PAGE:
Lone Star College (originally the North Harris Montgomery Community College District) serves the community. The territory in Tomball ISD joined the community college district in 1982.[31] Tomball is served by Lone Star College–Tomball, a member of the Lone Star College System.

Public libraries[edit]

A branch of the Harris County Public Library, located in Tomball College, is a joint project between the college and HCPL.

Government and infrastructure[edit]

Harris County operates a tax office at 101 South Walnut Street in Tomball.[32]

The North Harris County Regional Water Authority form by State legislation as a taxing entity, which is located in Voting District No. 2.[33] The Texas House of Representatives bill that created the water authority, HB 2965, was signed into law on June 18, 1999. On January 15, 2000 voters voted to confirm the creation of the authority in a special election.[34] It taxes the cities water customers, however it does not provide water services to Tomball, as Tomball has its own water supply.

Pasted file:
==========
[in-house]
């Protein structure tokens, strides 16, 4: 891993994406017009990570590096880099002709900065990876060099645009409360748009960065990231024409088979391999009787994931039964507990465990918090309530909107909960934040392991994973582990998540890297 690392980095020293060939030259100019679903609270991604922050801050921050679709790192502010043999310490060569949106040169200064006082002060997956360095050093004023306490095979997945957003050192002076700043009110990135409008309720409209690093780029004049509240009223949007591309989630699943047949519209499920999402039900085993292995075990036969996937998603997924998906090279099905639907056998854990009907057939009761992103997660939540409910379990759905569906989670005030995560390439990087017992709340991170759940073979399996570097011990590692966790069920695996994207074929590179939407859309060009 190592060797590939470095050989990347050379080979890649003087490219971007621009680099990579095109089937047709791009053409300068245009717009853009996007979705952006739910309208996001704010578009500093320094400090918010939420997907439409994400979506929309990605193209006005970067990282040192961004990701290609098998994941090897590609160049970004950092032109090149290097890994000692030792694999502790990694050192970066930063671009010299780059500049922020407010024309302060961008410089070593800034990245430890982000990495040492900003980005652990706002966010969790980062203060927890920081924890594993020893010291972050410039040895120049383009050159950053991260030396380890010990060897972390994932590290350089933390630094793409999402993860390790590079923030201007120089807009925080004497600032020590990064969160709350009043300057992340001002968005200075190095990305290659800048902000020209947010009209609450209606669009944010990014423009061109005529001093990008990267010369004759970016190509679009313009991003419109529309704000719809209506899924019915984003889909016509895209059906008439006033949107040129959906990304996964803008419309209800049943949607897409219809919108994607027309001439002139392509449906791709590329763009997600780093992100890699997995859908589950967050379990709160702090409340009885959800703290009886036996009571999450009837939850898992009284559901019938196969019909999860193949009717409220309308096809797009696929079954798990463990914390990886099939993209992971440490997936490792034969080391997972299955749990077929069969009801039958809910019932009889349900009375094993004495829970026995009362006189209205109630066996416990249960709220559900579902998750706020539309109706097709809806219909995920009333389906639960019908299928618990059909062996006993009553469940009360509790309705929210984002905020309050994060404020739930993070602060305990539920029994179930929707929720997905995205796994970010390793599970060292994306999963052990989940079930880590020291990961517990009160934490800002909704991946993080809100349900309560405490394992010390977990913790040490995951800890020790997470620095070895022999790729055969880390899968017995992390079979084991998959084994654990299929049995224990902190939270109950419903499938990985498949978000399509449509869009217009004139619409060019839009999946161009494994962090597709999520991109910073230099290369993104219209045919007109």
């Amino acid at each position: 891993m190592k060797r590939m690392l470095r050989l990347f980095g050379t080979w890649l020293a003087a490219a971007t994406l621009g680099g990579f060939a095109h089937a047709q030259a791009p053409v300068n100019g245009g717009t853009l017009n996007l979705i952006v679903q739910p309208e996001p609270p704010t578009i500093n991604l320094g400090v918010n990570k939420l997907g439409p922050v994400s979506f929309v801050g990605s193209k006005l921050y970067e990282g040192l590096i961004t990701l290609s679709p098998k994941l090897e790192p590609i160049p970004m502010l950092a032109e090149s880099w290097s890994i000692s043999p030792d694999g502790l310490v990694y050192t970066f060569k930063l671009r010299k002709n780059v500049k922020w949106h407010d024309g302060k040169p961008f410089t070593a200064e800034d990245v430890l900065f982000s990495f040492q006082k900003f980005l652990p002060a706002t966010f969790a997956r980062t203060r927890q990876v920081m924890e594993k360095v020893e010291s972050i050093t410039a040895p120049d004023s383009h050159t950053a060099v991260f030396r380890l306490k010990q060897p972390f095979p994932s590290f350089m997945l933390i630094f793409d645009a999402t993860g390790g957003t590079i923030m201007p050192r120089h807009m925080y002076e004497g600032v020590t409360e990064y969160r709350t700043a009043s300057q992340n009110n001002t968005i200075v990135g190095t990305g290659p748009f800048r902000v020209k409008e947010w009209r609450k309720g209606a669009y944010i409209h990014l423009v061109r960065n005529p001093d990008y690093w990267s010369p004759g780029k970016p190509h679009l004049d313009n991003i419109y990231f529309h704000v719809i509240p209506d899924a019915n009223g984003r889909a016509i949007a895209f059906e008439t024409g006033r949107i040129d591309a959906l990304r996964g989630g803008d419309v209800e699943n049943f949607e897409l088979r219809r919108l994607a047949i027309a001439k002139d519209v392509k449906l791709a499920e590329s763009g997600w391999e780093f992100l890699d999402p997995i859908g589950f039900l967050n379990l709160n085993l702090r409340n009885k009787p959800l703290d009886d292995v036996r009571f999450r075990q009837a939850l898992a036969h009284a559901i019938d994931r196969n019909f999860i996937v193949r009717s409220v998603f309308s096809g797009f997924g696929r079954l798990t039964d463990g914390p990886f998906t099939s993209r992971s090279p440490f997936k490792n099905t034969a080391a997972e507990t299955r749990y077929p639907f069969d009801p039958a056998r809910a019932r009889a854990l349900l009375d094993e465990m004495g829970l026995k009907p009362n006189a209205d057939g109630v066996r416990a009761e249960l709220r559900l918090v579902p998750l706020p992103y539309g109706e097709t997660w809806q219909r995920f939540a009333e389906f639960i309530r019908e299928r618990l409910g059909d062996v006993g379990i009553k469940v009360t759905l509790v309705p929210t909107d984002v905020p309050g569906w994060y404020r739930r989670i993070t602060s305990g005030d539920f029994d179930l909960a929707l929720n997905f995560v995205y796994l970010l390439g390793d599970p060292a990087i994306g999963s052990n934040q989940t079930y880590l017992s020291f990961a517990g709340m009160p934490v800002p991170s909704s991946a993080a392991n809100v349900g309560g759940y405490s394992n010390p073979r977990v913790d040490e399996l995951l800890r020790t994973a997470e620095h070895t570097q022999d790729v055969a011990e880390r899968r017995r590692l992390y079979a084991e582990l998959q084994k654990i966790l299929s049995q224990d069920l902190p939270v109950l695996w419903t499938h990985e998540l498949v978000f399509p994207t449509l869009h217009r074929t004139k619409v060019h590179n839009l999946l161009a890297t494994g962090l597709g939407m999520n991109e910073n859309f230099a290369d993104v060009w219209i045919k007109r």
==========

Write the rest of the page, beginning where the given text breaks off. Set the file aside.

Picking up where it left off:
Over 1,000 autogyros in the world are used by authorities for military and law enforcement, but the first US police authorities to evaluate an autogyro are the Tomball police, on a $40,000[35] grant from the U.S. Department of Justice, together with city funds,[36] costing much less than a helicopter to buy ($75,000) and operate ($50/hour).[37][38] Although it is able to land in 40-knot (74 km/h; 46 mph) crosswinds,[39] a minor accident happened due to a wind gust.[40]

Harris County Housing Authority (HCHA) operates The Retreat at Westlock, a public housing complex for seniors, in an unincorporated area away from the Tomball city limits, along Texas State Highway 249.[41] and near Farm to Market Road 1960. It has 166,762 square feet (15,492.7 m2) of space, and has 140 units. Residents may be aged 65 or older. The complex began taking occupants in May 2017, and completion was scheduled by fall 2017. Prior to the development of the complex, residents of area subdivisions expressed opposition to the addition of low income housing in their areas. The HCHA set a ban on visitors under age 62 from being present at The Retreat at Westlock for periods longer than three days each, due to the opposition from the surrounding areas; it is, as of 2017, the only HCHA property with this rule.[42]